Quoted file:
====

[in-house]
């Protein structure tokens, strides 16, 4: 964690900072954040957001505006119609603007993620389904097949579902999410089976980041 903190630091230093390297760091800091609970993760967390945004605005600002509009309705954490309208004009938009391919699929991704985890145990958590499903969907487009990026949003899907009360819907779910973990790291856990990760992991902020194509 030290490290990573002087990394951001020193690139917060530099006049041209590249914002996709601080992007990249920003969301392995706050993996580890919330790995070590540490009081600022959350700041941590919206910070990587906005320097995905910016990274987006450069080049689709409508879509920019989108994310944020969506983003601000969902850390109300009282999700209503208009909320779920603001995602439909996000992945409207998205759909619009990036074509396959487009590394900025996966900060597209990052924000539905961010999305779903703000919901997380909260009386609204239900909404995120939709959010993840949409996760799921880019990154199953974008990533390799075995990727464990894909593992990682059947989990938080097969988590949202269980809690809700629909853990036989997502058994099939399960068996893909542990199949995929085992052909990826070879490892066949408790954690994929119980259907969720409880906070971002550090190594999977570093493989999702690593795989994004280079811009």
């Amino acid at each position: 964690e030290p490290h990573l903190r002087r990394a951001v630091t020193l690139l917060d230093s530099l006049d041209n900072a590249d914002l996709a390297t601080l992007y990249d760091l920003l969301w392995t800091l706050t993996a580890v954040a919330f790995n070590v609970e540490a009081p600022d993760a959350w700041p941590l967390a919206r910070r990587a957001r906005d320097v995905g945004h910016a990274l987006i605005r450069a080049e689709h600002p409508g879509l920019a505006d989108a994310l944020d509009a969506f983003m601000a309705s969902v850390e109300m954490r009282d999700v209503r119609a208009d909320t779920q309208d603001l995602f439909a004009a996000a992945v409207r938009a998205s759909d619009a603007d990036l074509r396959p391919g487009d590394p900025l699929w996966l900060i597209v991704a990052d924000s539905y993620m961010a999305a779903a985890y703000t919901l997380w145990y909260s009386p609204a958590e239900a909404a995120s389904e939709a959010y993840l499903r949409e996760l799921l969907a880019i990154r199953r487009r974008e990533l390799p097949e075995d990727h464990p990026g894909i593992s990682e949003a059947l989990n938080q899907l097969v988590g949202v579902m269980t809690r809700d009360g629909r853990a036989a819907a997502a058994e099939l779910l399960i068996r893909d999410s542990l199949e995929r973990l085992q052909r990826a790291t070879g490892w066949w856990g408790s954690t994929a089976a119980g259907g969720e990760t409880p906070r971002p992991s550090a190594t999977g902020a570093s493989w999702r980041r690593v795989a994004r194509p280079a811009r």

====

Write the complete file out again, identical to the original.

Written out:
[in-house]
């Protein structure tokens, strides 16, 4: 964690900072954040957001505006119609603007993620389904097949579902999410089976980041 903190630091230093390297760091800091609970993760967390945004605005600002509009309705954490309208004009938009391919699929991704985890145990958590499903969907487009990026949003899907009360819907779910973990790291856990990760992991902020194509 030290490290990573002087990394951001020193690139917060530099006049041209590249914002996709601080992007990249920003969301392995706050993996580890919330790995070590540490009081600022959350700041941590919206910070990587906005320097995905910016990274987006450069080049689709409508879509920019989108994310944020969506983003601000969902850390109300009282999700209503208009909320779920603001995602439909996000992945409207998205759909619009990036074509396959487009590394900025996966900060597209990052924000539905961010999305779903703000919901997380909260009386609204239900909404995120939709959010993840949409996760799921880019990154199953974008990533390799075995990727464990894909593992990682059947989990938080097969988590949202269980809690809700629909853990036989997502058994099939399960068996893909542990199949995929085992052909990826070879490892066949408790954690994929119980259907969720409880906070971002550090190594999977570093493989999702690593795989994004280079811009």
């Amino acid at each position: 964690e030290p490290h990573l903190r002087r990394a951001v630091t020193l690139l917060d230093s530099l006049d041209n900072a590249d914002l996709a390297t601080l992007y990249d760091l920003l969301w392995t800091l706050t993996a580890v954040a919330f790995n070590v609970e540490a009081p600022d993760a959350w700041p941590l967390a919206r910070r990587a957001r906005d320097v995905g945004h910016a990274l987006i605005r450069a080049e689709h600002p409508g879509l920019a505006d989108a994310l944020d509009a969506f983003m601000a309705s969902v850390e109300m954490r009282d999700v209503r119609a208009d909320t779920q309208d603001l995602f439909a004009a996000a992945v409207r938009a998205s759909d619009a603007d990036l074509r396959p391919g487009d590394p900025l699929w996966l900060i597209v991704a990052d924000s539905y993620m961010a999305a779903a985890y703000t919901l997380w145990y909260s009386p609204a958590e239900a909404a995120s389904e939709a959010y993840l499903r949409e996760l799921l969907a880019i990154r199953r487009r974008e990533l390799p097949e075995d990727h464990p990026g894909i593992s990682e949003a059947l989990n938080q899907l097969v988590g949202v579902m269980t809690r809700d009360g629909r853990a036989a819907a997502a058994e099939l779910l399960i068996r893909d999410s542990l199949e995929r973990l085992q052909r990826a790291t070879g490892w066949w856990g408790s954690t994929a089976a119980g259907g969720e990760t409880p906070r971002p992991s550090a190594t999977g902020a570093s493989w999702r980041r690593v795989a994004r194509p280079a811009r």